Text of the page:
FLOWERY BRANCH — The Falcons continue to win close games as their opponents keep drawing penalties.
Opponent penalties are big reason why Atlanta (10-2) has won six straight by an average of seven points. Tampa Bay discovered as much last week.
Falcons receiver Brian Finneran isn't complaining.
"I think we take more shots down the field, and you get more defensive pass interferences," Finneran said Friday. "We'll take as many freebies as we can get."
Atlanta's offense, which leads the NFL with 31 first downs drawn by penalty, picked up 25 yards on their winning drive when Buccaneers cornerback Ronde Barber was flagged for pass interference and linebacker Quincy Black for a personal foul.
After Black's penalty moved Atlanta to the 16-yard line, quarterback Matt Ryan and receiver Michael Jenkins hooked up for a short touchdown pass.
"We made mistakes across the board at the end," Tampa Bay coach Raheem Morris said, "and weren't able to finish it out."
Those type of mistakes have helped the Falcons improve to 9-0 this season when opponents commit more penalties. The Bucs had nine for minus-102 yards and Atlanta six for minus-55.
On Sunday at Carolina (1-11), Atlanta hopes to take advantage of a Panthers team that's committed 24 penalties that converted first downs, fourth-most in the NFC. The Falcons have allowed just 12 first downs via penalty, but the offense has been particularly blessed of late.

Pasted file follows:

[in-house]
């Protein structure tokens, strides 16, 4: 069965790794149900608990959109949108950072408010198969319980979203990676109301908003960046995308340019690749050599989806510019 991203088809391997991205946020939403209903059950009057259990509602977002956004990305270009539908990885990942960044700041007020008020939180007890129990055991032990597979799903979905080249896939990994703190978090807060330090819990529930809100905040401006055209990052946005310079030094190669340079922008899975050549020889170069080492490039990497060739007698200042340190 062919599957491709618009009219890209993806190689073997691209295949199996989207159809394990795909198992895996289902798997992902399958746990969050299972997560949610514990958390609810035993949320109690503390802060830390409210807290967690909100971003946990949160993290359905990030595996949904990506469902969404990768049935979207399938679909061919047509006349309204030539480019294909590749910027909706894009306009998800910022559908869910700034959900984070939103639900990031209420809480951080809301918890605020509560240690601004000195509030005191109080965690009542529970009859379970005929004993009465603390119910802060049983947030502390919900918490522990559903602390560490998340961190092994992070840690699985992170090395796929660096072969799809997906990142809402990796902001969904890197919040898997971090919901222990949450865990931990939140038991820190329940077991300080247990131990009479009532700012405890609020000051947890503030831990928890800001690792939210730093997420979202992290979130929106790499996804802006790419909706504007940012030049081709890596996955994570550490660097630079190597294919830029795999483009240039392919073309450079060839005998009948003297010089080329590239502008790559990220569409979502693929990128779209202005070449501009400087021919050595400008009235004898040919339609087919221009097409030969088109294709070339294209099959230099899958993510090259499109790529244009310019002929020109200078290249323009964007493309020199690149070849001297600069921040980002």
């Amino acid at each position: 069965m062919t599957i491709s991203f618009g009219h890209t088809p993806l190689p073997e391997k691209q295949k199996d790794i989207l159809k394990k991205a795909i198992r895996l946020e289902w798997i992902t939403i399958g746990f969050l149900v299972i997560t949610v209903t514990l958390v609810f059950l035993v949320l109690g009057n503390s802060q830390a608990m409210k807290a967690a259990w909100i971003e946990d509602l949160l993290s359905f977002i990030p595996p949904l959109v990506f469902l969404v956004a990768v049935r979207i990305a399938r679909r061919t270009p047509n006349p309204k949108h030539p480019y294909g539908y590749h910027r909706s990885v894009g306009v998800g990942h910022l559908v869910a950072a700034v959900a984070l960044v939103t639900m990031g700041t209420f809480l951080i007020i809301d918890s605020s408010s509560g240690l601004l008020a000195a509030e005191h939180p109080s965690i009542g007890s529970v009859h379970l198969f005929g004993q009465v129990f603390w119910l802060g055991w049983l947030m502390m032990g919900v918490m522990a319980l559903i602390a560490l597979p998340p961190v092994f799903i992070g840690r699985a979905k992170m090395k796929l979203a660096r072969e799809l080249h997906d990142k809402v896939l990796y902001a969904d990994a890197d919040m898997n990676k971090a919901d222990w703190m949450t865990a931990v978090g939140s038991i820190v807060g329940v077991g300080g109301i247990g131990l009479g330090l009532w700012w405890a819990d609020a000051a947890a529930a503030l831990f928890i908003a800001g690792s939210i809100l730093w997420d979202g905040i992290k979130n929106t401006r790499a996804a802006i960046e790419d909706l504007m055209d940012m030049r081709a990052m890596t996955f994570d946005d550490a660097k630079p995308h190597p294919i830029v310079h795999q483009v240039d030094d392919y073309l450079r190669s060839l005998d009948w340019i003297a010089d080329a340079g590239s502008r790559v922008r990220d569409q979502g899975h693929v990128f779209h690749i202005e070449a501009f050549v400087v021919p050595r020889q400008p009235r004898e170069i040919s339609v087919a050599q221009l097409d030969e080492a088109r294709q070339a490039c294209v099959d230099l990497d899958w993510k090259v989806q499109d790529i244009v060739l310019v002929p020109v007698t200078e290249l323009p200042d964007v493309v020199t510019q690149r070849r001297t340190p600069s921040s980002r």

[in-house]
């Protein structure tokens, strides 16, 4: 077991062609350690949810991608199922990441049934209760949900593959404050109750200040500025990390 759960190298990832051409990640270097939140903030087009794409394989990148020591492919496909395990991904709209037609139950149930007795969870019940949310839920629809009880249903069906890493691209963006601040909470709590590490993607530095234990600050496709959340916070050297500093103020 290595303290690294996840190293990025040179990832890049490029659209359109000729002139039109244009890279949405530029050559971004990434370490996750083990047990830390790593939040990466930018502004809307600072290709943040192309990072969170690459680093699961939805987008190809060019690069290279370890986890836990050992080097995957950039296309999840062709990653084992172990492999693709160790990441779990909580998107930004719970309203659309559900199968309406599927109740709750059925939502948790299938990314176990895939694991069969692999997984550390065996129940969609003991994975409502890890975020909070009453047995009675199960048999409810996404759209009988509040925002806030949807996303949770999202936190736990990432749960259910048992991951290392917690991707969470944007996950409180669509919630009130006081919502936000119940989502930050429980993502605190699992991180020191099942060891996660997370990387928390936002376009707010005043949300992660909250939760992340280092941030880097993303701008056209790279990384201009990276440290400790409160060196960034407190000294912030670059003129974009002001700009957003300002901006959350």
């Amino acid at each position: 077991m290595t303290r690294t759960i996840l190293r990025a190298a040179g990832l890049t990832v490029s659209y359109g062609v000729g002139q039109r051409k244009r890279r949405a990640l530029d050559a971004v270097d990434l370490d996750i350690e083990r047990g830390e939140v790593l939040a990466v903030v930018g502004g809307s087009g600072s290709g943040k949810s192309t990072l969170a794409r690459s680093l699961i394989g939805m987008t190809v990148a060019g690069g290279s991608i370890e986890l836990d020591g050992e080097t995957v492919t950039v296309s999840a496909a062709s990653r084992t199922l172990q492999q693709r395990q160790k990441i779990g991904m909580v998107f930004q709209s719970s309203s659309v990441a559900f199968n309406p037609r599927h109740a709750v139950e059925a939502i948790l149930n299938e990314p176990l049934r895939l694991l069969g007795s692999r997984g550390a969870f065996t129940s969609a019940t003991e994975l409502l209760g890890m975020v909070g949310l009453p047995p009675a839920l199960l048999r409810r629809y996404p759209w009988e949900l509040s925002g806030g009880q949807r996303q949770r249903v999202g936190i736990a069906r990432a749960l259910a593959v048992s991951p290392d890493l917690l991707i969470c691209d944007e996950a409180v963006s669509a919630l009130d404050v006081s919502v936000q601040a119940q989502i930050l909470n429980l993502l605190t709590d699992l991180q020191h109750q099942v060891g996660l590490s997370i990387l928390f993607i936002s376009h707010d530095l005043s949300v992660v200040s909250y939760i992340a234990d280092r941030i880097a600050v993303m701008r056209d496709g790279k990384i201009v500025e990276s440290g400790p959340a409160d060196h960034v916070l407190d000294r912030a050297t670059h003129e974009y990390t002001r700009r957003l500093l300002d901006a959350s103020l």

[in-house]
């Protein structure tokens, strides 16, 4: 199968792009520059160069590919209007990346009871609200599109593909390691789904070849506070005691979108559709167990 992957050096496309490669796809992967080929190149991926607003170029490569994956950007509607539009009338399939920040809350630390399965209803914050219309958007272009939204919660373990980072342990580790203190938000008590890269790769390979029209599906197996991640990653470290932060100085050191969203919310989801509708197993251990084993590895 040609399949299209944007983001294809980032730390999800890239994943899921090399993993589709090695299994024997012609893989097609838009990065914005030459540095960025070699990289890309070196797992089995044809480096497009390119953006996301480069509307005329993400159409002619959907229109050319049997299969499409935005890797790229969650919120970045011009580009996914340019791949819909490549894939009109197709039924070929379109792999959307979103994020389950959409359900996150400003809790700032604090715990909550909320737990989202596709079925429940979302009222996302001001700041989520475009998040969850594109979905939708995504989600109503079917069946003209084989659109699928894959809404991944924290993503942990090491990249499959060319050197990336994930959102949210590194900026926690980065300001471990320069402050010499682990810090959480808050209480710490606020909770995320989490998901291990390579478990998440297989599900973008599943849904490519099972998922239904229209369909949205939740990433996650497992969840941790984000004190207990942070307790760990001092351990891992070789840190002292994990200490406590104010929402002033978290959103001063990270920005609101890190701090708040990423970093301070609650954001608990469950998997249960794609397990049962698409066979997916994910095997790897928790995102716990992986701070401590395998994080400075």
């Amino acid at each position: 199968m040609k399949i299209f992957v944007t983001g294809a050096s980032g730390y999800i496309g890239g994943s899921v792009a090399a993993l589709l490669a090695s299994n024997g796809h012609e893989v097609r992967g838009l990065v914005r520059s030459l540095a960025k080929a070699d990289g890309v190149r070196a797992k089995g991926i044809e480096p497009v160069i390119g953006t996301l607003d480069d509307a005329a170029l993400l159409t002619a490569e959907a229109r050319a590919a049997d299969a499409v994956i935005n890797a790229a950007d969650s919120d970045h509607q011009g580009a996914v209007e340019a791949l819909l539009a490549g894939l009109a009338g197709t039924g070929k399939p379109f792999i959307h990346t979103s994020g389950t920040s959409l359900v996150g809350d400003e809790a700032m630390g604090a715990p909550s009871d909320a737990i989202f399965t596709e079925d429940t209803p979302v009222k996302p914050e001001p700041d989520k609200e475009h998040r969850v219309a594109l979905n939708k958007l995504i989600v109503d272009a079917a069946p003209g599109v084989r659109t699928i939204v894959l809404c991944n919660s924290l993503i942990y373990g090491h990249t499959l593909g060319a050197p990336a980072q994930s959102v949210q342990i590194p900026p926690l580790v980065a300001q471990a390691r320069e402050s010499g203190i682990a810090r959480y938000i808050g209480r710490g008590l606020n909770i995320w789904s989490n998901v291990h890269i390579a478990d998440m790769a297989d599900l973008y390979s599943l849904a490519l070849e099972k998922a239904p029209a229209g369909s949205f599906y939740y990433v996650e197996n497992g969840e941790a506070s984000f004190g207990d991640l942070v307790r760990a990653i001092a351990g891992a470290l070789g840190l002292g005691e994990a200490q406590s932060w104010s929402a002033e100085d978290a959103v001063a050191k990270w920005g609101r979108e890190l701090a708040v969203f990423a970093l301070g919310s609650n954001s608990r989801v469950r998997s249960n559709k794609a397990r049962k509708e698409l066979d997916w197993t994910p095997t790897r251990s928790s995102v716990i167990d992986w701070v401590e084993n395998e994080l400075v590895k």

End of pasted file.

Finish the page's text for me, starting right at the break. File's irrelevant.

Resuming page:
During the six-game winning streak, opponent penalties have led to 74 of Atlanta's 174 points.
"We take pride in doing everything right," receiver Harry Douglas said. "It's a big part of our identity, and we've been doing that. You can't have penalties."
Falcons coach Mike Smith isn't concerned so much with the total number of penalties as he is with the situation, but he is proud that Atlanta has been flagged just 60 times, an NFL low, and that only 48 were accepted.
"The three things that we really emphasize are third-down penalties, fourth-quarter penalties, and special teams penalties," Smith said. "Special teams penalties are big because they're not necessarily a 5-yard penalty or a 10-yard penalty. They are spot fouls. That can really change the field position."
That certainly was the case in a three-point win over Green Bay two weeks ago. Eric Weems returned a kickoff 40 yards, but a facemask penalty on Matt Wilhelm let Atlanta start the winning drive at the Packers' 49.
But Weems, who last week ran back a kickoff 103 yards, knows the dark side of penalties, too. In the fourth quarter of a five-point win over Baltimore four weeks ago, a 53-yard punt was wiped out when Weems went out of bounds on the coverage team.
The Ravens' ensuing drive began at their 28 instead. Eight plays later, Baltimore took a one-point lead with barely a minute remaining.
Like Weems against the Ravens, Atlanta strong safety William Moore was bailed out by his teammates in the Nov. 7 win over Tampa Bay. He was flagged for pass interference, but the safety ended the Bucs' chances a few plays later by stuffing running back LeGarrette Blount on fourth-and-1 at the 2.
"It can cut both ways," Moore said. "I've been fortunate to be in position to make some good plays on defense (with four interceptions), but I'm not perfect, and sometimes we make mistakes. What killed me was that the pass interference call came in the fourth quarter."
That's because Smith is always preaching about avoiding penalties that are less timely than others.
"We place a big emphasis on staying in a positive direction," Falcons receiver Harry Douglas said. "When you start going negative, that's when you find more losses."